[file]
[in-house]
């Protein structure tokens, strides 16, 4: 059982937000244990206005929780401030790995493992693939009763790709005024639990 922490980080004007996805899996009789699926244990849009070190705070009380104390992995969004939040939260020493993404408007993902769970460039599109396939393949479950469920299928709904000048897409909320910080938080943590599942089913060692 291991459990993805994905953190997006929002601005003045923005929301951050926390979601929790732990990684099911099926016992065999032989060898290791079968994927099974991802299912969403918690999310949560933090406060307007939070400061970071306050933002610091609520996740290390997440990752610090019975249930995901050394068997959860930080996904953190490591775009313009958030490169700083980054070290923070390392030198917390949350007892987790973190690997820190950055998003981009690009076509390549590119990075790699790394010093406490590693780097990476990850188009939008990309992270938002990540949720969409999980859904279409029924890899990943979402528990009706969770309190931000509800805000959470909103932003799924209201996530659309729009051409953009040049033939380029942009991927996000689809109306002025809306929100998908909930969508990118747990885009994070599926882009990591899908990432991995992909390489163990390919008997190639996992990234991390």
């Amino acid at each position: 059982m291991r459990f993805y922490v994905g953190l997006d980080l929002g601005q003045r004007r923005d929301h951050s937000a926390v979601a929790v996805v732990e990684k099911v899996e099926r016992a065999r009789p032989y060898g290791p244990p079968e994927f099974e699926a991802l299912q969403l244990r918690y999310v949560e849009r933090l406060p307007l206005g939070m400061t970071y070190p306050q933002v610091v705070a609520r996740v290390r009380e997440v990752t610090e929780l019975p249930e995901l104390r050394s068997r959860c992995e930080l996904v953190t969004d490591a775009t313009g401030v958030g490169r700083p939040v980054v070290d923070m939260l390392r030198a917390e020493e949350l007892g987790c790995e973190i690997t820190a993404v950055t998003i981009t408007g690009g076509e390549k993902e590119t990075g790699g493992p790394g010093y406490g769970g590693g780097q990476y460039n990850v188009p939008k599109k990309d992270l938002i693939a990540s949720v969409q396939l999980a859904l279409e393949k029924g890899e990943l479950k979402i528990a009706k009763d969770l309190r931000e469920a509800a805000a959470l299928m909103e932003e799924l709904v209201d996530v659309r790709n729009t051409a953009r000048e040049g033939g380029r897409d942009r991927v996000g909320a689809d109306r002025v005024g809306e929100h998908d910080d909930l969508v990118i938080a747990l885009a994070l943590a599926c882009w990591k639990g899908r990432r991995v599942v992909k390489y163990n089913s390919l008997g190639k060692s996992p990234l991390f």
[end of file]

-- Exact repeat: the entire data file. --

[in-house]
């Protein structure tokens, strides 16, 4: 059982937000244990206005929780401030790995493992693939009763790709005024639990 922490980080004007996805899996009789699926244990849009070190705070009380104390992995969004939040939260020493993404408007993902769970460039599109396939393949479950469920299928709904000048897409909320910080938080943590599942089913060692 291991459990993805994905953190997006929002601005003045923005929301951050926390979601929790732990990684099911099926016992065999032989060898290791079968994927099974991802299912969403918690999310949560933090406060307007939070400061970071306050933002610091609520996740290390997440990752610090019975249930995901050394068997959860930080996904953190490591775009313009958030490169700083980054070290923070390392030198917390949350007892987790973190690997820190950055998003981009690009076509390549590119990075790699790394010093406490590693780097990476990850188009939008990309992270938002990540949720969409999980859904279409029924890899990943979402528990009706969770309190931000509800805000959470909103932003799924209201996530659309729009051409953009040049033939380029942009991927996000689809109306002025809306929100998908909930969508990118747990885009994070599926882009990591899908990432991995992909390489163990390919008997190639996992990234991390």
């Amino acid at each position: 059982m291991r459990f993805y922490v994905g953190l997006d980080l929002g601005q003045r004007r923005d929301h951050s937000a926390v979601a929790v996805v732990e990684k099911v899996e099926r016992a065999r009789p032989y060898g290791p244990p079968e994927f099974e699926a991802l299912q969403l244990r918690y999310v949560e849009r933090l406060p307007l206005g939070m400061t970071y070190p306050q933002v610091v705070a609520r996740v290390r009380e997440v990752t610090e929780l019975p249930e995901l104390r050394s068997r959860c992995e930080l996904v953190t969004d490591a775009t313009g401030v958030g490169r700083p939040v980054v070290d923070m939260l390392r030198a917390e020493e949350l007892g987790c790995e973190i690997t820190a993404v950055t998003i981009t408007g690009g076509e390549k993902e590119t990075g790699g493992p790394g010093y406490g769970g590693g780097q990476y460039n990850v188009p939008k599109k990309d992270l938002i693939a990540s949720v969409q396939l999980a859904l279409e393949k029924g890899e990943l479950k979402i528990a009706k009763d969770l309190r931000e469920a509800a805000a959470l299928m909103e932003e799924l709904v209201d996530v659309r790709n729009t051409a953009r000048e040049g033939g380029r897409d942009r991927v996000g909320a689809d109306r002025v005024g809306e929100h998908d910080d909930l969508v990118i938080a747990l885009a994070l943590a599926c882009w990591k639990g899908r990432r991995v599942v992909k390489y163990n089913s390919l008997g190639k060692s996992p990234l991390f």